In 1994, the owners of Scarborough Faire were looking for another seasonal event to go with their Renaissance festival. One of the owners, Richard Holyfield, was visiting at Kroger headquarters (the fair’s grocery sponsor at the time) and noticed an executive’s office was filled with food and items related to Halloween.

“Halloween has become one of our biggest seasons,” the executive told Mr. Holeyfield, planting an idea.

“The owners visited Spooky World in Berlin, Mass., the largest Halloween theme park in the world at the time,” said Orvis Melvin, director of sales and marketing for Screams Halloween Theme Park. “After witnessing the success of the park, as well as the number of families enjoying an evening of fun and fright, it was decided to bring the same type of event to Waxahachie and the Metroplex.”

Screams opened in 1995 with two haunted houses, two hayrides, themed food, games and rides.

“From the beginning, the goal was to offer a whole night of entertainment along with food and beverage at an affordable price,” Melvin said. “At the time, the majority of haunted houses in the Dallas/Fort Worth area only offered a single experience: Wait in line. Go through the house. Get in your car and go home. Screams was much more.”

Over the years, there have been several changes and improvements to the attractions, including the construction of a castle, maze and graveyard and other amenities.

“We want to continue to offer the best Halloween attraction value in North Texas,” Melvin said. “Of course, we will continue to change and improve our houses.”

Many of the changes aren’t visible to the audience but make a noticeable difference.

“This year we have added solid state digital sound effects generators instead of the CD players that we have used in the past,” Melvin said. “This will result in more consistent sound and almost completely eliminate breakdowns so that every guest will receive the same experience.

“We will also continue to add the best special effects that we can find and will continue to provide a mix of live and animated frights. Every year, the management of the park attends a Halloween convention in Chicago to find the newest and best special effects that are on the market,” he said, noting management also plans a revamp of the souvenir selections offered.

Screams attracts visitors far and wide to Waxahachie.

“Each year, about 2 percent of our guests come from out of state,” Melvin said. “Last year the guest who traveled the farthest came from Connecticut. We also had people from California.”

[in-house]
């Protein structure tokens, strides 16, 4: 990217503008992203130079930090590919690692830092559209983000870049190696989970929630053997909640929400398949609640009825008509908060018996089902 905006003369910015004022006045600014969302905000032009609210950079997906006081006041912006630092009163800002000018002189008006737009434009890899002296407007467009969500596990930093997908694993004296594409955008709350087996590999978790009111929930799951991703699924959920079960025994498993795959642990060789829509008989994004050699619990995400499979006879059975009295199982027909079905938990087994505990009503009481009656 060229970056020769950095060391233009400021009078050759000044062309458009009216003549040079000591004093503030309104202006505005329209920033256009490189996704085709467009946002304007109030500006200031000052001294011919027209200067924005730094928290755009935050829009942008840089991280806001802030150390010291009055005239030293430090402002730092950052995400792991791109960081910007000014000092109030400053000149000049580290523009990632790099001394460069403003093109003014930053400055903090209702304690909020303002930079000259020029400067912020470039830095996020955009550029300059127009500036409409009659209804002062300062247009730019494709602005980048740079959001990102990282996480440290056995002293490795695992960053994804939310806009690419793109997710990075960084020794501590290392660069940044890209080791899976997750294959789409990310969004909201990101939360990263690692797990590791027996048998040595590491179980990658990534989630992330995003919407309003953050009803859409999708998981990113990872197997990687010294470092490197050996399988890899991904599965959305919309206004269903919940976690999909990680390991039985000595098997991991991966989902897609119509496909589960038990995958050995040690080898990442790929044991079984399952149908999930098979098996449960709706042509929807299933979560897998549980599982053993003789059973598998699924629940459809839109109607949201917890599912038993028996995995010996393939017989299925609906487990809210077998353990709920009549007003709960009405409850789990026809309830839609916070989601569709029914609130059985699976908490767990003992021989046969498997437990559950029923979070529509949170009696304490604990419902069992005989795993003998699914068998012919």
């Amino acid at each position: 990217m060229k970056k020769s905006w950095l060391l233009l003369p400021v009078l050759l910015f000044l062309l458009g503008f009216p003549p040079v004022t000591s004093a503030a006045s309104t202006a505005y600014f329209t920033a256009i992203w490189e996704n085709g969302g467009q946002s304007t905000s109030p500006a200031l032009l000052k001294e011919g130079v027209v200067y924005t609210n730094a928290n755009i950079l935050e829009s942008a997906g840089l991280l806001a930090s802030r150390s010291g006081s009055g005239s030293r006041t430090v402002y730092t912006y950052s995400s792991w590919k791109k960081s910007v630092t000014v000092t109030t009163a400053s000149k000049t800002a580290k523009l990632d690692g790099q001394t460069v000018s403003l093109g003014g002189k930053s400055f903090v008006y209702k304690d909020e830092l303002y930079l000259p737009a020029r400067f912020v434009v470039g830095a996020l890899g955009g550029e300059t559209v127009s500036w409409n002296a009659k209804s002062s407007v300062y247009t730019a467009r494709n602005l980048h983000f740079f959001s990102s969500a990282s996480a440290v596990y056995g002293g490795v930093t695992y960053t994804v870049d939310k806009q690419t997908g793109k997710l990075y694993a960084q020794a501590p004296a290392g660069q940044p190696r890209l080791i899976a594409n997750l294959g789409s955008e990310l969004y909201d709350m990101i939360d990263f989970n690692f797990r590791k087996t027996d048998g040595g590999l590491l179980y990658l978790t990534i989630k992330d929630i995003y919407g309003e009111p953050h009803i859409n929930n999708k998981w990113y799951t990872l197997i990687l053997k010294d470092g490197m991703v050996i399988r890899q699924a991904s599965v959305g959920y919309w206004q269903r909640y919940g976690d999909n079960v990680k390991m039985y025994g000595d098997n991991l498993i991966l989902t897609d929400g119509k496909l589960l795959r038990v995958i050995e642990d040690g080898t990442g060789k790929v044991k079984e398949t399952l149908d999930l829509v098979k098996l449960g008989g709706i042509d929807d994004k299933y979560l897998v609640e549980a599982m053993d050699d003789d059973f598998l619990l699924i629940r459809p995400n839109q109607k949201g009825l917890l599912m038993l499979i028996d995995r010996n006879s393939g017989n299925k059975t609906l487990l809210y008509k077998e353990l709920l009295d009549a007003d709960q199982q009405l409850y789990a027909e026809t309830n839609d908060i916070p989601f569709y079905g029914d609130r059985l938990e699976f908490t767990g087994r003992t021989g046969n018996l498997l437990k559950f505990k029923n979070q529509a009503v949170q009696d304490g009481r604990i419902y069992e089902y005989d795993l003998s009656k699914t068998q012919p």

Many celebrities, including those known for their roles as monsters, have visited Screams.

“Al Lewis, who played Grandpa Munster visited Screams,” Melvin said. “Others who have made personal appearances are R.A. Mihailof (Leatherface in ‘Texas Chainsaw Massacre 3’), Kane Hodder (who played Jason in three ‘Halloween’ movies), Bowling for Soup, Radney Foster, Old 97’s and Cooder Graw.”

Screams brings in as many as 60,000 people each year.

“It’s hard to put an exact figure on the economic impact since they are out in the county,” said Laurie McPike Mosley, director of the Waxahachie Chamber of Commerce Convention Center and Visitor’s Bureau. “But you can’t bring 50-60 thousand people into town and not have a significant impact on the local economy.

“Those people spend a lot of money while they are in town. They fill their car up with gas, shop in our stores, eat in our restaurants and stay in our hotels,” she said.

“A good rule of thumb is to say that each out of town visitor has an economic impact of $100 on the community,” Mosley said. “Based on the formula of a professor at Sam Houston University, hotel and motel taxes indicate that Waxahachie will see a $31 million impact from tourism in 2007.”

The venue employs area residents and management is committed to shopping locally.

“Unlike Scarborough Fair, everyone who works here during Screams comes from this area,” Melvin said. “We have a year-round staff of six in the office and a grounds crew of around eight.

“We spend around $60,000 each year in locally purchased supplies,” Melvin said. “And, of course, we pay taxes to the community.”

Many of the people involved in the two events also are involved in the community.

“Coy Sevier is our general manager and he is very active in the community,” Melvis said. “He has been the artistic director for Bethlehem Revisited for four years, is the producer of Victorian Christmas, is a board member of Habitat for Humanity and the Waxahachie Parks and Recreation Department. In addition, our construction staff has helped with Bethlehem Revisited by providing and installing power and sound equipment as well as helping with a variety of construction needs.”

Screams Theme Park opens Friday, Sept. 28, for five weekends: 7:30 p.m.-1:30 a.m. Fridays and Saturdays, Sept. 28 through Oct. 27, and from 7:30-11 p.m. Sunday, Oct. 28.

Tickets are available at the gate, with discount coupons available at Metroplex Long John Silver’s restaurants.

For more information, call (972) 938-3247 or visit

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